Mobile backend as a service

CornerJob has had an exponential growth since it was created over a year ago. Today it has more than 1M active users and generates more than 50k requests per minute of throughput.

To be able to maintain this growing rate without harm the UX, we decided to implement a powerful local storage layer in both Android and iOS platforms. The main objectives are:

  • Reduce significant the number of request to backend to improve the platform performance.
  • Reducing the number of requests implies that devices running the app will decrease network data and battery usage.
  • Improve the UX, allowing users to navigate through the application although backend or network are not available. Furthermore, we could use it to store certain user's actions to perform them when the services come online again.
CornerJob's use case

In CornerJob we work with different entities that have different time to live (TTL):

  • Inscriptions expires after 24 hours.
  • The timeline of every user is filled with different offers, depending on the user's geolocation.
  • Entities with low modification rate.

Because of this, we had to think in a cache system that allow us to have entities with different TTLs:

  • Session TTL: period of time while data is valid.
  • Cache TTL (or LTTL): period of time while data would not remove from cache. In our case, always LTTL > TTL.
Which DB engine fits better on CornerJob?

Ok, we have to implement a local storage system, and we already know the motivation. Now, the million dollar question is: Which technology fits better with our use case?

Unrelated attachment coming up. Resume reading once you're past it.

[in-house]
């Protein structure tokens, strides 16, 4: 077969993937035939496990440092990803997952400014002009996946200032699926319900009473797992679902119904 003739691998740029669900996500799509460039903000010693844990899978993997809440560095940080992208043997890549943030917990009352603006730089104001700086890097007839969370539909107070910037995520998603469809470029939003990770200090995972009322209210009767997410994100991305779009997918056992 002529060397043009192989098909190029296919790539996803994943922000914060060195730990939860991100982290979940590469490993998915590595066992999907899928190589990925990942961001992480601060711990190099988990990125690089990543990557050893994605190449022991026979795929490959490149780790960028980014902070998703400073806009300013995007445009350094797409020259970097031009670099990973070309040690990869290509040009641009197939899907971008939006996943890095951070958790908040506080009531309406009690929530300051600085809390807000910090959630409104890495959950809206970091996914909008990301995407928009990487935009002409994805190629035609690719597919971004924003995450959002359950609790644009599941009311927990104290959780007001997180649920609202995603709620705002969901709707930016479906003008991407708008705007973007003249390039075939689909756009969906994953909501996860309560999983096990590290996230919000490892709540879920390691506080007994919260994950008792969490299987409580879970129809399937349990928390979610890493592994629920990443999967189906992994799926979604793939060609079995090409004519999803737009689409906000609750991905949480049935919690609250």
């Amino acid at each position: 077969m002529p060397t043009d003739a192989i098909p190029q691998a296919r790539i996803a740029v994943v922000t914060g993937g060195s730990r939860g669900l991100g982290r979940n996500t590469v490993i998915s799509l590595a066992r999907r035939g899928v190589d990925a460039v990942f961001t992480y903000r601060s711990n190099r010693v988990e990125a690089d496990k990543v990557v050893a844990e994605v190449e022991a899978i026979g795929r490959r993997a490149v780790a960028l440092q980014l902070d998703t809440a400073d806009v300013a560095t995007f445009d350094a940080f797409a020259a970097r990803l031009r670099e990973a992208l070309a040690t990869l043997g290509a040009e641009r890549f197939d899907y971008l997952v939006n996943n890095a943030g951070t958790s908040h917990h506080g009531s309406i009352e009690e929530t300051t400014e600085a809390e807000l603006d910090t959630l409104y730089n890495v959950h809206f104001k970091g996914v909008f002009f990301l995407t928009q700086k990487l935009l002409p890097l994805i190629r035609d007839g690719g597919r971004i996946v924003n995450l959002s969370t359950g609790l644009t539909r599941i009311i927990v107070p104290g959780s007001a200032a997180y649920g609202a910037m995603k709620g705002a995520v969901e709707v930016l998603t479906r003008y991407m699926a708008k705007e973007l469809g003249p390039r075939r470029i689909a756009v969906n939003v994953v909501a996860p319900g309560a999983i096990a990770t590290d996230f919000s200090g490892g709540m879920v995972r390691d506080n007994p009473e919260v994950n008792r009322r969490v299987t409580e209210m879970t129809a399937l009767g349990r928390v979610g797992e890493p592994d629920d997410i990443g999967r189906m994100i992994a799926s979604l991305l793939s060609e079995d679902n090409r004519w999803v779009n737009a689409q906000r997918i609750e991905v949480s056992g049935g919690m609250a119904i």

Today, there are a lot of options available in market to help us to save data locally. Some are platform specific, and some other are multiplatform:

Our choice was Realm, but... Why? Well, it wasn't an arbitrary or capricious decision. It has some key features that we need:

  • Multiplatform: which means common db files, and allow us to define common solutions. Also exists both well maintained SDKs,
  • Possibility of having multiple db files (called realms) within same application.
  • Copy objects between realms.
  • Notifications: UI can be reactive to data changes.
  • Very good documentation.
  • Very high performance with primary key queries.
  • Transactional engine.
  • Easy to use encryption API.
  • Easy to integrate with some other third party commonly used libraries, like Gson, Retrofit or RxJava.
  • Multithreading, which means that changing an object in a thread are reflected in the others.
Clear cache policy

Every time the app is started, we erase all data that aren't valid anymore, with the main objective of maintain the cache as optimal as possible.

Data request policy

When we have to make a request to backend, we follow a flow during which we make a series of decisions depending on the cache's state, taking into account both TTL we talk before, TTL (session TTL) and LTTL (cache TTL).

Conclusion

With this cache system we are able to give a good and smooth UX, maintaining our data sufficiently up to date (TTL) at the same time that we significantly reduce the number of request. In addition, after a minimum use of the app, we have enough data in cache (LTTL) to provide a complete experience even if the server is not available.

Authors:
Alex Martínez (@amartinezmes)
David Fernández (@davidftrujillo)

David Fernández

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